The deregulation debate. (Energy).
Restructuring has led utilities to dramatically cut spending on energy efficiency measures. From $2.4 billion in 1995, they reduced spending to $1.4 billion in 1999, according to the Department of Energy as cited in A Retrospective Review of FERC's Environmental Impact Statement on Open Transmission Access, a 2002 report of the Commission for Environmental Cooperation. This body was set up under the North American Free Trade Act to examine the impact of changes in electric restructuring in North America.
The cutbacks come, says Retrospective Review coauthor Tim Woolf, because of industry concerns over increased competition in the retail electricity business. Although retail competition is currently the law in just 17 states, utilities fear the trend will spread nationwide. In the past, utilities were able to regain the costs of energy efficiency spending--such as promotions for efficient appliances and energy audits--in their rates. Under retail competition, that wouldn't happen: "Utilities worry if they spent money on customers to improve their efficiency, that customer could sign up with another generator, and the utility would never see the benefits," says Woolf.
Furthermore, as utilities curtail their efforts to boost electricity efficiency, coal-fired electricity generation is growing sharply in the Midwest and South, because coal remains cheaper than alternatives such as natural gas. This growth was not predicted by FERC, says Woolf.
Retrospective Review found that the increase in coal-fired electricity generation resulted in 5.4% more nitrogen oxide (N[O.sub.x]) emissions than FERC expected. N[O.sub.x], which results from combustion, leads to the formation of ozone and particulates. These secondary by-products are associated with a number of health effects, including premature death, exacerbation of asthma, and cardiovascular problems, says Jonathan Levy, an assistant professor of environmental health and risk assessment at the Harvard School of Public Health. The review also notes that FERC underestimated emissions of the greenhouse gas carbon dioxide by about 8%, and probably underestimated mercury emissions as well, as coal-fired power plants are a major source of that pollutant.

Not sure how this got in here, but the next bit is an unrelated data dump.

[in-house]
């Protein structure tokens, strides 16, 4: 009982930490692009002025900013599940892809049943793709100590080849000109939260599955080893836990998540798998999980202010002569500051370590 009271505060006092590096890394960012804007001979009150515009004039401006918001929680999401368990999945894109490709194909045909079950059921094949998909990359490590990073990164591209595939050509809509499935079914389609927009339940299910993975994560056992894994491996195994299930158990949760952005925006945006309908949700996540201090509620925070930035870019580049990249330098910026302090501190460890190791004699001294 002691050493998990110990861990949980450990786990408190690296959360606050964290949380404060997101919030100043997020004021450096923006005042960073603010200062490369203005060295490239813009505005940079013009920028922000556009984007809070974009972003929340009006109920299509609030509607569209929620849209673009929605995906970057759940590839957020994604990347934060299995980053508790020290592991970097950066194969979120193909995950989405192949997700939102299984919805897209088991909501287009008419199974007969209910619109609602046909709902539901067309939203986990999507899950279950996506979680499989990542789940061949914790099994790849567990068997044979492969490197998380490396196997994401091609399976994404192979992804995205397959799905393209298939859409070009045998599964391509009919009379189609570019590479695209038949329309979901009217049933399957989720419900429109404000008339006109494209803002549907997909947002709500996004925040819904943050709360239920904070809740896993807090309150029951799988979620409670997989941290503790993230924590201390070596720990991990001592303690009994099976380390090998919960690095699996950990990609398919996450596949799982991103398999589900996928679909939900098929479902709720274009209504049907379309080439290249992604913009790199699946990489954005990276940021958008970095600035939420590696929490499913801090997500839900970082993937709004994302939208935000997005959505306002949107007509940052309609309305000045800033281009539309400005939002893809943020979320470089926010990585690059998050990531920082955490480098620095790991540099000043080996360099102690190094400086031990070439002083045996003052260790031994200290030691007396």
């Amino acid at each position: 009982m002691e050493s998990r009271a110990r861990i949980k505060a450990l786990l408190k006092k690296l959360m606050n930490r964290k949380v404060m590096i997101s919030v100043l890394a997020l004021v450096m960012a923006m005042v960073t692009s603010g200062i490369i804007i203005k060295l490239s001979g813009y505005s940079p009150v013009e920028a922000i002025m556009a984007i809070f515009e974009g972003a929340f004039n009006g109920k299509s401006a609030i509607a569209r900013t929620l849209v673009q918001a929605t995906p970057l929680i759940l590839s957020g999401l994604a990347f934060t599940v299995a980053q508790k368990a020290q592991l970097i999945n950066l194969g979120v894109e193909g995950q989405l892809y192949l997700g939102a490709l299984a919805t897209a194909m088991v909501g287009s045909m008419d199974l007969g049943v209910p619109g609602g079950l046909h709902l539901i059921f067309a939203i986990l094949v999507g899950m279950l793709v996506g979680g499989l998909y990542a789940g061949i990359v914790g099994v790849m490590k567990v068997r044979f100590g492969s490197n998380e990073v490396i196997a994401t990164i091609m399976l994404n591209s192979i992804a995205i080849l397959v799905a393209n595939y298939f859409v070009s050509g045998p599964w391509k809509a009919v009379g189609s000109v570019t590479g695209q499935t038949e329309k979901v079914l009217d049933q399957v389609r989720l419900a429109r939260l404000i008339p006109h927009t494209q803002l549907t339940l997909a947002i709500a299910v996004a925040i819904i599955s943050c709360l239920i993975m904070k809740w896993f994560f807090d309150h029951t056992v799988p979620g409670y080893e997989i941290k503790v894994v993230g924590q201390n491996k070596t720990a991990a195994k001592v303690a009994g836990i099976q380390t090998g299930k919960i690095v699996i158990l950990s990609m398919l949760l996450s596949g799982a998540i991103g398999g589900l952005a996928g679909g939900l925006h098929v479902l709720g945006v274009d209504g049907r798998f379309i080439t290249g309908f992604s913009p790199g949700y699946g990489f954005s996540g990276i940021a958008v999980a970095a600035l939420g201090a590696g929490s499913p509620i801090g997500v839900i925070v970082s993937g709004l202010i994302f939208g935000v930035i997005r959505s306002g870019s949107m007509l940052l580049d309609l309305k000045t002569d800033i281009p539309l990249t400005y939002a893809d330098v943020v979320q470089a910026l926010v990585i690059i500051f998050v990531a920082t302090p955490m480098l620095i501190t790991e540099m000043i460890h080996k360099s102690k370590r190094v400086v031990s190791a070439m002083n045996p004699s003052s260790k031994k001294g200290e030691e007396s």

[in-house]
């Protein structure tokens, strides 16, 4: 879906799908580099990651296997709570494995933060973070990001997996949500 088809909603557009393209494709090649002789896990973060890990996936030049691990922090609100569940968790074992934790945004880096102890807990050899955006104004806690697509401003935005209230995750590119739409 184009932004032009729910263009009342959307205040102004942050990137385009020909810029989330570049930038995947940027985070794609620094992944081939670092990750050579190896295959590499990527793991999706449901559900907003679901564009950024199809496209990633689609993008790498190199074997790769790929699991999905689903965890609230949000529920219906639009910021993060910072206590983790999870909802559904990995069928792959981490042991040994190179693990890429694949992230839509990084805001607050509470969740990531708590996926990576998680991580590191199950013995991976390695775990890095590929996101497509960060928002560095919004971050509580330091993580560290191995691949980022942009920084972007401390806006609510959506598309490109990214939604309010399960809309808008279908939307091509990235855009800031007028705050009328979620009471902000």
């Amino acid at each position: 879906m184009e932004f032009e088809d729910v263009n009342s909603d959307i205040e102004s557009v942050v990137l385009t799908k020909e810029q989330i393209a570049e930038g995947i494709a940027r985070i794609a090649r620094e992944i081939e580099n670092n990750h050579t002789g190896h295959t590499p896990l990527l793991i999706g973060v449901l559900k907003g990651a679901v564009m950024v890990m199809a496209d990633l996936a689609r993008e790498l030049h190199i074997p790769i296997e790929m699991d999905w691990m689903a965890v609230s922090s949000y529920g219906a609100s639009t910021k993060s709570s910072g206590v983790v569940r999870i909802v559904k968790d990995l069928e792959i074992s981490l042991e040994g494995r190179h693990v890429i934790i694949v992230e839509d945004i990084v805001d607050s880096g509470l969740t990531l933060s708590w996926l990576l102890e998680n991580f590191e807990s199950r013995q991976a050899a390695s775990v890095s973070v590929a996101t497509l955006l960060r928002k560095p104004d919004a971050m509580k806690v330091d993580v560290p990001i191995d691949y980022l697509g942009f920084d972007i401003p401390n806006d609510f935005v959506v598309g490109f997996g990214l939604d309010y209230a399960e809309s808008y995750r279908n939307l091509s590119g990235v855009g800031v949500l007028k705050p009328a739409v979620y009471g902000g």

Assessing the impact of the N[O.sub.x] increase is difficult. However, Levy says a 5.4% increase is substantial and that "it could be something of concern."
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|Publication:||Environmental Health Perspectives|
|Date:||Jun 1, 2003|
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